What Left-Liberal-Democrat (DNC) vs. Right-Conservative-Republican (RNC) believe and stand for
Liberal Democrats: Strong support for equality, group priority, permissiveness, collectivism, and big government.
Demographics: Liberals are mostly younger people, women, academes, mostly living in big cities. [1, 2]
LEFT – DEMOCRAT
Abortion 82% ↑
Atheists 89% ↑
Climate Change threat 78% ↑
Freedom (Fully to oneself)
Gun ownership 28%
Illegal Immigrants 81% ↑
Immigration Control (ICE) 51%
Planned Parenthood (Support)
Police – Defund (far-left)
Same-sex marriage 88% ↑
Socialism 65% ↑
RIGHT – REPUBLICAN
Climate Change threat 21%
Capitalism 78% ↑
Freedom (Limited by one’s faith)
Gun ownership 61% ↑
Illegal Immigrants 22%
Immigration Control (ICE) 85% ↑
Planned Parenthood (Defund)
Protestant 56% ↑
Police – Support
Same-sex marriage 38%
6-Most contentious policies between Right-Conservative and Left-Liberals
1. Socialism vs. Capitalism
On the other hand, “capitalism is an anti-poverty program,” said the Democrat-led American experiment. Prager U’s video below explains why capitalism is pro-poor and better for the world.
2. Same-sex marriage vs. Traditional marriage
Republicans are primarily anti-gay marriage, but they’re neither anti nor pro-LGBTQ. The ideology of Conservative Republicans is mainly based on a religious stand.
However, media propaganda led many to believe they were “right-wingers” and “white supremacists.” The reason Conservatives are under attack, particularly Trump supporters. Hence the Trump Derangement Syndrome.
3. Abortion is Health Care vs. Pro-Life
A clear distinction is that the right-conservative believe that a fetus is human. Therefore it possesses certain inalienable rights, such as the right to live or be born.
4. Atheism and Religious tolerance
In 2019, Democrats moved to omit “One Nation Under God” from congressional proceedings. Republicans, on the other hand, want to continue the religious tradition of America found in the U.S. constitution, where the Bible is part of governance.
5. Voting Rights
In 2021 Democrat speaker Pelosi endorsed the ‘Voting Rights Bill. Earlier, her constituent proposed lowering the voting age to minors as young as 16 years old. Republicans opposed the proposal.
In 1969, Democrat John Davoren, former Massachusetts Secretary of the Commonwealth petitioned to abolish the Electoral College and maintain direct popular vote. In 2019, Democrat Senators petitioned to end it, out of fear that a Republican nominee may win again by electoral vote.
President Trump ran for re-election in 2020. As a Republican, he won the 2016 election despite losing the popular vote to Democratic nominee Hillary Clinton. George W. Bush also won the presidency in 2000 after losing the popular vote to Democratic nominee Al Gore.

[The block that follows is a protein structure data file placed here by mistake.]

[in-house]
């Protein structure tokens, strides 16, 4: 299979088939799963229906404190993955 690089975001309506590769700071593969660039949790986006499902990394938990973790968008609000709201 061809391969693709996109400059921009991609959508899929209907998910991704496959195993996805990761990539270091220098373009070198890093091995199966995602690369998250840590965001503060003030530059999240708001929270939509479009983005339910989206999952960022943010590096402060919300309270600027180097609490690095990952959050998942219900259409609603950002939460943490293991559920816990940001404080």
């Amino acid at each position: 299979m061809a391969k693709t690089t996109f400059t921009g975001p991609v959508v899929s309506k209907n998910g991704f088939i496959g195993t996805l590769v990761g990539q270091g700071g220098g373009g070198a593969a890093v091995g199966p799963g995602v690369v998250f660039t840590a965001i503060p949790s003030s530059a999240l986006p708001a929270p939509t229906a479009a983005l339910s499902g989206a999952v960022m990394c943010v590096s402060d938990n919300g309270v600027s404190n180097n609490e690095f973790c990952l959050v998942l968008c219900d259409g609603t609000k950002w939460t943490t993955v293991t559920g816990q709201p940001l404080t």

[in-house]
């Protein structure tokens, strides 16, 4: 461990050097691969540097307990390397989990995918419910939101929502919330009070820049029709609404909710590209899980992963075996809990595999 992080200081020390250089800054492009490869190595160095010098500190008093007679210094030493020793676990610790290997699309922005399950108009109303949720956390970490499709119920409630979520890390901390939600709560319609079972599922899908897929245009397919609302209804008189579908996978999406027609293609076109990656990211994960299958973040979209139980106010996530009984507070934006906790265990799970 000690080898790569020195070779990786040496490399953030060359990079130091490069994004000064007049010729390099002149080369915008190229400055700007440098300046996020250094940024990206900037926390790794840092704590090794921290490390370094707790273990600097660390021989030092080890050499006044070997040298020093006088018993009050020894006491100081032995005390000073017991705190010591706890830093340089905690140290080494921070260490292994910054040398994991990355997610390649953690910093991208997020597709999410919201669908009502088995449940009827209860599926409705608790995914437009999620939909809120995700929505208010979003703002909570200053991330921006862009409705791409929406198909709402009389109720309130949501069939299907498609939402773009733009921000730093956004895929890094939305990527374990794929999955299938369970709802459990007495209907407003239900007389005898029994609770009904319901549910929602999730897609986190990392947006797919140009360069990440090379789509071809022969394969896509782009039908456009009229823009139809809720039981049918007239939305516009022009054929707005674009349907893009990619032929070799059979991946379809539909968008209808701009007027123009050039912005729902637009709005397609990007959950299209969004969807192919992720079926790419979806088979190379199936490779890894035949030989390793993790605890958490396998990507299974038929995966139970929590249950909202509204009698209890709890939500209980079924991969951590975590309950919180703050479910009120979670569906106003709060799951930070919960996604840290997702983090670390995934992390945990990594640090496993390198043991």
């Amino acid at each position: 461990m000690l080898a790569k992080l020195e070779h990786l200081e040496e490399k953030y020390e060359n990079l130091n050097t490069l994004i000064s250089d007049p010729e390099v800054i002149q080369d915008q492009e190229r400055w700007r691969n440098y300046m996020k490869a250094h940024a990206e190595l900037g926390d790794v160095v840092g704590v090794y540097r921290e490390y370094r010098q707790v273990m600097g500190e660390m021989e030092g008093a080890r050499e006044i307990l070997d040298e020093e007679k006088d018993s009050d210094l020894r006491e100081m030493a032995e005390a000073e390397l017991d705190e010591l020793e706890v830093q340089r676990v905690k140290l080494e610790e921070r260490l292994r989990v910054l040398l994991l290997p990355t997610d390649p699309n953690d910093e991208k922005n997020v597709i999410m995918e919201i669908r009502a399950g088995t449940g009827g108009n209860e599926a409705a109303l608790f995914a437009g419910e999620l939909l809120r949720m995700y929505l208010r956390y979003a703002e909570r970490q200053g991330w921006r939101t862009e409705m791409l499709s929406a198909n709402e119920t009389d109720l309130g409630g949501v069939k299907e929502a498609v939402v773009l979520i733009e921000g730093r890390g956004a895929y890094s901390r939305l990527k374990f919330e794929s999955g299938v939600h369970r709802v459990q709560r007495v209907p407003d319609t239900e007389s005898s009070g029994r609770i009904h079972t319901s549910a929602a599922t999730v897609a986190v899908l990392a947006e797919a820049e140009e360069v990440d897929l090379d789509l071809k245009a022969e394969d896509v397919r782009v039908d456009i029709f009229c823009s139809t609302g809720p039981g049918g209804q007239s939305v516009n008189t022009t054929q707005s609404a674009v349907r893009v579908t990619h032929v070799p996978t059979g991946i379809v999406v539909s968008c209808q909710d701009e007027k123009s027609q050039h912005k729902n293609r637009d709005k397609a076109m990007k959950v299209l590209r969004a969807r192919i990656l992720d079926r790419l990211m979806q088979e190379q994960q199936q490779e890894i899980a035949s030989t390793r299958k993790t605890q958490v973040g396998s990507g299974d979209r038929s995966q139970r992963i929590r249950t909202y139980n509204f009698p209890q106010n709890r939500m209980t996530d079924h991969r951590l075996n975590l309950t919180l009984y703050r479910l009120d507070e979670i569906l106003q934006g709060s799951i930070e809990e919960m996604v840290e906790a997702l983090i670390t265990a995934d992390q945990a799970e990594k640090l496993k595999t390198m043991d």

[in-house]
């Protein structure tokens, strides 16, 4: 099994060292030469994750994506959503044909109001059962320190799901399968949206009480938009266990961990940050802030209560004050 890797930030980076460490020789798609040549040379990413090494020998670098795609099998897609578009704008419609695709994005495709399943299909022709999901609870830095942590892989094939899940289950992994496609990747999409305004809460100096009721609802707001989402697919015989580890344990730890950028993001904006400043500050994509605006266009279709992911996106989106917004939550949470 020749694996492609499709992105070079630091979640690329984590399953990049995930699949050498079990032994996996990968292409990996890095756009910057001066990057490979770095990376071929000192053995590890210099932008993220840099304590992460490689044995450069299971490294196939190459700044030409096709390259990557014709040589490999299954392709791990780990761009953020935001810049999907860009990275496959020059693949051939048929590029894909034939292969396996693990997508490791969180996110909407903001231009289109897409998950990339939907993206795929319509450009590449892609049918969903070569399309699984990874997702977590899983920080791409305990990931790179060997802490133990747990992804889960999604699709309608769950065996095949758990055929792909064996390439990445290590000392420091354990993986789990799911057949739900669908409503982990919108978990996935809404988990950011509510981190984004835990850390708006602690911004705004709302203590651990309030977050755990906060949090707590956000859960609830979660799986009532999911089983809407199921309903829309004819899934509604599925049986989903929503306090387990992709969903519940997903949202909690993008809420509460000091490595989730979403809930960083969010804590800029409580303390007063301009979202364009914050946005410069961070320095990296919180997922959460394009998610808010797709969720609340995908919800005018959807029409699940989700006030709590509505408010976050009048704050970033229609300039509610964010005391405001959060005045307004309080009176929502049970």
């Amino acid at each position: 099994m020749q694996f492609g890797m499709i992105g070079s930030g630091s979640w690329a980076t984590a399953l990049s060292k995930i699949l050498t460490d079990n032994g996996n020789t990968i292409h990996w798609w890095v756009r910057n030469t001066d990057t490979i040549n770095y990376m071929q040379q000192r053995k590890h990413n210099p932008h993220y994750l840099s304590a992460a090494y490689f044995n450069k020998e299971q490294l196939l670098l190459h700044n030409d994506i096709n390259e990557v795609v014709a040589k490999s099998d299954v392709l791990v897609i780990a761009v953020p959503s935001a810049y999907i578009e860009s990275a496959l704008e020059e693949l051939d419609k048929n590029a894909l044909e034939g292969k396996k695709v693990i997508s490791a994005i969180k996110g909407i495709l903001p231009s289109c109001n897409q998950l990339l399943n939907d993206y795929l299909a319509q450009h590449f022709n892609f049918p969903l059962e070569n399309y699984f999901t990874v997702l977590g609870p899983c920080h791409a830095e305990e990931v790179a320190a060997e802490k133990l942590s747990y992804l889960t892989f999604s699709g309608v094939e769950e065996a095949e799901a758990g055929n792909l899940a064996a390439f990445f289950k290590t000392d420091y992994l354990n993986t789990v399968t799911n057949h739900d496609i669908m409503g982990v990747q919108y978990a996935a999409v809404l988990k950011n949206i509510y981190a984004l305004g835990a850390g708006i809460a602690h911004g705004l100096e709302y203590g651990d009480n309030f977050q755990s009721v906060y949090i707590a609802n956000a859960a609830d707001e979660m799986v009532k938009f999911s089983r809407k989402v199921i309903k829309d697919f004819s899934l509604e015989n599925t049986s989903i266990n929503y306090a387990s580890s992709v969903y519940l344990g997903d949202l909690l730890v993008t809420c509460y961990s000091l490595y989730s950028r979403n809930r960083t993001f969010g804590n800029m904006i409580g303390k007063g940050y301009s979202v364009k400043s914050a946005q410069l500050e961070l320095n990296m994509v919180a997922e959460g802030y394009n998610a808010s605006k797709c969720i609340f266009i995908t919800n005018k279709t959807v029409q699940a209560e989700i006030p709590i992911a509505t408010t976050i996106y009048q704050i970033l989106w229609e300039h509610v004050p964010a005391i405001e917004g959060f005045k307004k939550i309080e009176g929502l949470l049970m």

6. Border wall: To build or not to build
The partisan divide on whether to shut down or continue building the border wall, particularly between the United States and Mexico was most tumultuous during the term of President Trump. Democrats refused to support expanding the border.
When President Biden took office, the border wall issue subsided. Instead, Biden welcomed new illegal immigrants. As a result, border crossings rose to millions.
In 2021, as one of Biden’s major accomplishments, he proposed to give around $450,000 per person in compensation, for “separated families” that the Trump administration severed. However, Republican Senators blocked the settlement payment.
Most popular Democrat & Republican POTUS
James Buchanan (1857 – 1861)
Franklin Roosevelt (1933 – 1945)
John Kennedy (1961 – 1963)
Lyndon Johnson (1963 – 1969)
Jimmy Carter (1977 – 1981)
Bill Clinton (1993 – 2001)
Barack Obama (2009 – 2017)
Abraham Lincoln (1861 – 1865)
Theodore Roosevelt (1901 – 1909)
Herbert Hoover (1929 – 1933)
Richard Nixon (1969 – 1974)
Ronald Reagan (1981 – 1989)
George Bush (2001 – 2009)
Donald Trump (2017– present)
Popular Left and Right American celebrities
The first political parties of the USA
The first two parties of America formed around the issue of power and size of the federal government. They were known as “Federalists and Anti-Federalists.” [The Americans, Littell, p186]
- Federalist – Big government; open interpretation of the constitution. Similar to Democrats today.
- Anti-Federalist – Small government; strict interpretation of the constitution. Similar to Republicans today.
Kansas-Nebraska Act: Democrat and Republican parties
In 1820, the Missouri Compromise prohibited slavery in states above the Missouri line. However, its repeal divided the territory of Kansas-Nebraska in 1854. The act divided politicians from the Democrats and Whig parties—paving the way for the new Republican party.
- Pro-slaves – Antecedent of today’s Democrat party.
- Anti-slaves – Antecedent of today’s Republican party.
Slavery continues to haunt American politics
In 2020, the riots and looting dominated by BLM were rooted in slavery. The insatiable thirst to compensate for Black atrocities appears to have led the Marxist organization to claim, “Its reparation.” Today, both parties support Black rights and the Equality Act.
Who are Republicans and Democrats today?
The recent pandemic and BLM riots revealed political ideologies. Vegans, animal rights activists, neo-feminists, LGBTQ, trans people, and atheists are mostly Liberal-Democrats who supported President Biden.
Today, it seems that one’s presidential choice seems to reflect one’s party preference.